35- ionic bonds


Photon collision with orbital e-+/ e+- particle

Van der Waals forces

Next section:

Gravitational energy gradients


Ionic bonds

Ionic bonds consist of one lone orbital e-+/e+- particle that is entangled with a nuclear e+-/e-+ particle and remains entangled with that partner, but also becomes entangled with an unpaired orbital e+-/e-+ particle in an adjacent atom.

The lone orbital e-+/e+- particle “jumps” over to fill or complete the outer energy shell of the adjacent atom, staying entangled with its original nuclear e+-/e-+ partner, and becoming entangled with a new orbital e+-/e-+ particle of the adjacent atom.  This creates a directionally balanced energy system composed of the two atoms, through the entanglement of their respective orbital e-+/e+- particles.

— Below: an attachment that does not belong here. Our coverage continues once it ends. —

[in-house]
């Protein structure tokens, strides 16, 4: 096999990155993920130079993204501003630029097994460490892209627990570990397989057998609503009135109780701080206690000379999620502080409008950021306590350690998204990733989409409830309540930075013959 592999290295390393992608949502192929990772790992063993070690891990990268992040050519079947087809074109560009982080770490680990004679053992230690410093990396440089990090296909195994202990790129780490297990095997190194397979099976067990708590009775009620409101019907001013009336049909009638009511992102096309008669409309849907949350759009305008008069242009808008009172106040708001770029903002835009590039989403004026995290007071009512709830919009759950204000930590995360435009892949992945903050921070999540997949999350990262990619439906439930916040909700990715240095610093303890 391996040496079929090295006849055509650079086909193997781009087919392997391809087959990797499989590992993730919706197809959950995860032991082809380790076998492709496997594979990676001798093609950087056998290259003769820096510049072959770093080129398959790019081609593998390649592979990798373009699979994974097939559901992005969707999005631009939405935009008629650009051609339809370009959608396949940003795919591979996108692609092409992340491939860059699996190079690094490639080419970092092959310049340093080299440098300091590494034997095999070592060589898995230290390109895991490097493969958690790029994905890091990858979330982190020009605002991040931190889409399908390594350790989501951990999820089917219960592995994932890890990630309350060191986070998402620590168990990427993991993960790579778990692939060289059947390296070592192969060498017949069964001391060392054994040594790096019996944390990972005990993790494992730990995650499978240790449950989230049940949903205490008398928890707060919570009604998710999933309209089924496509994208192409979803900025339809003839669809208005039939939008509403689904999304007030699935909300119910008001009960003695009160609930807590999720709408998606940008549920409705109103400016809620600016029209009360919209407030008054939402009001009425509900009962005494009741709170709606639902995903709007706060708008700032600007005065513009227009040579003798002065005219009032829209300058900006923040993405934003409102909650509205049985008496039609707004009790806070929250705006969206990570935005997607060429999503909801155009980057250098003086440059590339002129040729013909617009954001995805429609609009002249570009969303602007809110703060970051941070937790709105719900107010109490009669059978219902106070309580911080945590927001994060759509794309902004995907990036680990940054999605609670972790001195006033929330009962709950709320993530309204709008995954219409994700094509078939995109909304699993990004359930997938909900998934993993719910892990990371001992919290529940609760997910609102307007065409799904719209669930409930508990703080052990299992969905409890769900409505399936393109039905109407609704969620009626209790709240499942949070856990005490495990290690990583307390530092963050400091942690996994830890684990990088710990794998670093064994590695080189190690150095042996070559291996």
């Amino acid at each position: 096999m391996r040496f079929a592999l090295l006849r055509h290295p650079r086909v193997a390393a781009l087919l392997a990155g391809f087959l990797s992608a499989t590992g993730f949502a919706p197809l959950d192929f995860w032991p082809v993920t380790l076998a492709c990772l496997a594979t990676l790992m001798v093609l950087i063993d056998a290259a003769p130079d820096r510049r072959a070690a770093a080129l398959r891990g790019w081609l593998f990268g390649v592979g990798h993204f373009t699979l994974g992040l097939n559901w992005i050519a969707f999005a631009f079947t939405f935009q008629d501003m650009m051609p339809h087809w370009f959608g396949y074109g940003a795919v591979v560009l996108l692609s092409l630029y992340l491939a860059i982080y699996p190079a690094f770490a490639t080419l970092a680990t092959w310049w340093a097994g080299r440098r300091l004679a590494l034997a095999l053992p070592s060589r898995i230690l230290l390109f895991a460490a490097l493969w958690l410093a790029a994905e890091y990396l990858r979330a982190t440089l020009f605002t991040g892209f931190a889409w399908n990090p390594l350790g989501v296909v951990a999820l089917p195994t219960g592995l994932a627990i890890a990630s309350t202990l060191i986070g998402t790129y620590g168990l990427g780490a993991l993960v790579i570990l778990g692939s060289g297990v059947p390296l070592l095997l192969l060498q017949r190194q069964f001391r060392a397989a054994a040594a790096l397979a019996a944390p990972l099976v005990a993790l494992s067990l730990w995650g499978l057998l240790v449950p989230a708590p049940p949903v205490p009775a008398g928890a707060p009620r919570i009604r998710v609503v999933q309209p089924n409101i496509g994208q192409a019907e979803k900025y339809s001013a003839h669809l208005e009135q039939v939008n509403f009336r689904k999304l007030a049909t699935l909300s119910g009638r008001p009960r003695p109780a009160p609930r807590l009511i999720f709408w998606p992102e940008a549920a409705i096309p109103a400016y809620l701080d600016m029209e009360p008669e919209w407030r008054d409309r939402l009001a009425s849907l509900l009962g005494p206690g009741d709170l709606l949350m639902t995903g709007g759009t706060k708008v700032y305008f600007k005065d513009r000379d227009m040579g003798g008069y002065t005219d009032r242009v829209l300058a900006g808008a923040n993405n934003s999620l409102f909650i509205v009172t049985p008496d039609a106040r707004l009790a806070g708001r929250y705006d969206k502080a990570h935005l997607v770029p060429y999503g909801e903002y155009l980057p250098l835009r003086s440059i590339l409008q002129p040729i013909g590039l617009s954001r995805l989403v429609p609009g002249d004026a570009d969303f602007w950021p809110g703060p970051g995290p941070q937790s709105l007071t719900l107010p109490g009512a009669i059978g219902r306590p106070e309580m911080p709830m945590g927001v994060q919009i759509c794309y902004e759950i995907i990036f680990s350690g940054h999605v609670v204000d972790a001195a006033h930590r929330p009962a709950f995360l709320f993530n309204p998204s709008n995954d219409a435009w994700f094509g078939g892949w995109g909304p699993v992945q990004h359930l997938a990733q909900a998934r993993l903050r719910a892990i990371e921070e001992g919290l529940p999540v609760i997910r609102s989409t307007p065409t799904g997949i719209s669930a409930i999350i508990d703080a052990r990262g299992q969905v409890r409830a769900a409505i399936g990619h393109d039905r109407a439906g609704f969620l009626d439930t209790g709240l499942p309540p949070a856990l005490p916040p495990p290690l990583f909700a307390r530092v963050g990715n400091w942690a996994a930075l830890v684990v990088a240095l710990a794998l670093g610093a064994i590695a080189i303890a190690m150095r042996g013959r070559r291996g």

Each of the newly entangled orbital e-+/e+- particles is entangled with a nuclear e+-/e-+ partner in its original atom. The lone e-+/e+- particle may also become entangled with a nuclear e+-/e-+ partner in the new atom, then being entangled with a total of two nuclear partners, each from different atom, and an orbital partner from a different atom. Keep in mind that a nuclear e+-/e-+ particle may also be entangled with another nuclear e-+/e+- particle existing at the same energy level.  These entangled relationships all contribute to the strength of the ionic bond between the two atoms.


See illustration below. Click here for enlargement.


35- ionic bonds


To explore traditional views on ionic bonds, see "Ionic bond" on Wikipedia.